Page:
LOS ANGELES - In the San Gabriel Valley outside Los Angeles, owners of sport compacts are getting sideways about the latest driving craze.
Here, nestled among the concrete and a short distance from the Miller brewery, lies the Irwindale Speedway. This is the U.S. birthplace of "drifting." While the film The Fast and the Furious gave America's youth another excuse to drive fast in a straight line, drifting has them doing it around corners at the limits of control and traction.
Imagine circle-track or off-road rally racers flinging their cars around dirt corners in an almost sideways attitude. Now place that idea on an asphalt racetrack with Japanese 1980s and 1990s-era sport compact cars.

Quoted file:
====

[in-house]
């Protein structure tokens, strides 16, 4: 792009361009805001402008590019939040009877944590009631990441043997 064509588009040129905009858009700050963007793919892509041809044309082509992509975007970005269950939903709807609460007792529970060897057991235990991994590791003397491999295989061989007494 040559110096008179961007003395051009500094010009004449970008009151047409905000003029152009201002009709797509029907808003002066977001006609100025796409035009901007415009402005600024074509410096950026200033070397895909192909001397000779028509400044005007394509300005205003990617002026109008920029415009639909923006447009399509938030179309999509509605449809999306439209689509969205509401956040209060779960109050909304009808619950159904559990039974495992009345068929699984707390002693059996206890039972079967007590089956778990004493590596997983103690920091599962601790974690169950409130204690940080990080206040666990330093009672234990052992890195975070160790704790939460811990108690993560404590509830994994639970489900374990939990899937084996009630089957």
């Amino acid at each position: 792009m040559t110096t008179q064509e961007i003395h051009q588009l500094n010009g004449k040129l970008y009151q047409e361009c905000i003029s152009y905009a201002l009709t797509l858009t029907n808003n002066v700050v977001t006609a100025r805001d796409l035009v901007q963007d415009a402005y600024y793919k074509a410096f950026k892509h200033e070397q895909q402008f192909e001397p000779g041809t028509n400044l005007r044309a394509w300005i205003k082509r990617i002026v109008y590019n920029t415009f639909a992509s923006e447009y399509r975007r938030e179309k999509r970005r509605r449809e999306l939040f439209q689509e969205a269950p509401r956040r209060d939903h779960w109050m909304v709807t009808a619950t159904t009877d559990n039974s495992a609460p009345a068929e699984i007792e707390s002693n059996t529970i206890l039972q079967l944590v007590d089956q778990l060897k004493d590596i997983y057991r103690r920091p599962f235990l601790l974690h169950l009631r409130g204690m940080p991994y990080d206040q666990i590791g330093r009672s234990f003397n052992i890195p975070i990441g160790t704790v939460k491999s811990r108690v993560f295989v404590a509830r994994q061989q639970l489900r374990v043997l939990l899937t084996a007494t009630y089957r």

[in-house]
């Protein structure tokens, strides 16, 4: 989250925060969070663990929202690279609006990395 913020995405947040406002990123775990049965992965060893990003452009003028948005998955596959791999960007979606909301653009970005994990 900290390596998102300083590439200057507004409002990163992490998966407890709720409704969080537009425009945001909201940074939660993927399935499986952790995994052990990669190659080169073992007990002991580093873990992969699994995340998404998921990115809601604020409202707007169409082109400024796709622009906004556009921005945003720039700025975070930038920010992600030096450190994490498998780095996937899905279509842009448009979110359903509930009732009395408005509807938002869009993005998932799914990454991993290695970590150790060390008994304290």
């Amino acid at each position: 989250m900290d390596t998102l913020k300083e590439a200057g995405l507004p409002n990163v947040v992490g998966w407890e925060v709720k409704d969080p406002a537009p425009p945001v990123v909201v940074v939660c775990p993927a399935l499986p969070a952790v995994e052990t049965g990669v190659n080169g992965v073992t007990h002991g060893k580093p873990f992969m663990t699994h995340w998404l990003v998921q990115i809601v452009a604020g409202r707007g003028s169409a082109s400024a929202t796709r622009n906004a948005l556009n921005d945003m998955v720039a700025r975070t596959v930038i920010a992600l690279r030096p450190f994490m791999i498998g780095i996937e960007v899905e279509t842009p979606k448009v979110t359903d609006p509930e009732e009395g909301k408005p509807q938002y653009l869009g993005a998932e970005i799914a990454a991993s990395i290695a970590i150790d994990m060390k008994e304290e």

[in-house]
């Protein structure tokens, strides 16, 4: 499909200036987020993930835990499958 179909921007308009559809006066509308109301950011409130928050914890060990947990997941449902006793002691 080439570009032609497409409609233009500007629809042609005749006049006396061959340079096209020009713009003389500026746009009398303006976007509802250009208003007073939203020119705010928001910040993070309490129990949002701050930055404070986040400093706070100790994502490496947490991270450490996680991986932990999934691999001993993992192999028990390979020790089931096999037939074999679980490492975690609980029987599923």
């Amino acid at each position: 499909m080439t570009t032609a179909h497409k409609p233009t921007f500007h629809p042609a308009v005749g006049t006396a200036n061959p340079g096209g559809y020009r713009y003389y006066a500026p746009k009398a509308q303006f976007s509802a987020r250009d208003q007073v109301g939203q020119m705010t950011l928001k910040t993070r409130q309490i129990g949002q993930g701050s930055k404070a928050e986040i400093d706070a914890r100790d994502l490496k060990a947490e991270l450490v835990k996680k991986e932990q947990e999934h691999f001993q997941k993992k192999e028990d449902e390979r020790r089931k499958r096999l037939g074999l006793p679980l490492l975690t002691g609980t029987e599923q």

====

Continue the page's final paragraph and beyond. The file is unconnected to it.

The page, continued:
Trading paint between vehicles in a two-car heat is common, as are drivers trying too hard and smacking the outside wall at up to 100 mph. Tires howl and pour off smoke throughout the race, while turbochargers whistle furiously and transmissions roar in protest under the strain.
Drifting, observers say, is hot among the sport compact crowd. And while automakers like to talk about how important aftermarket sales are, they have shown little interest in digging through old catalogs to make reissue parts. In some cases, it's because of uncertainty over the volume of business.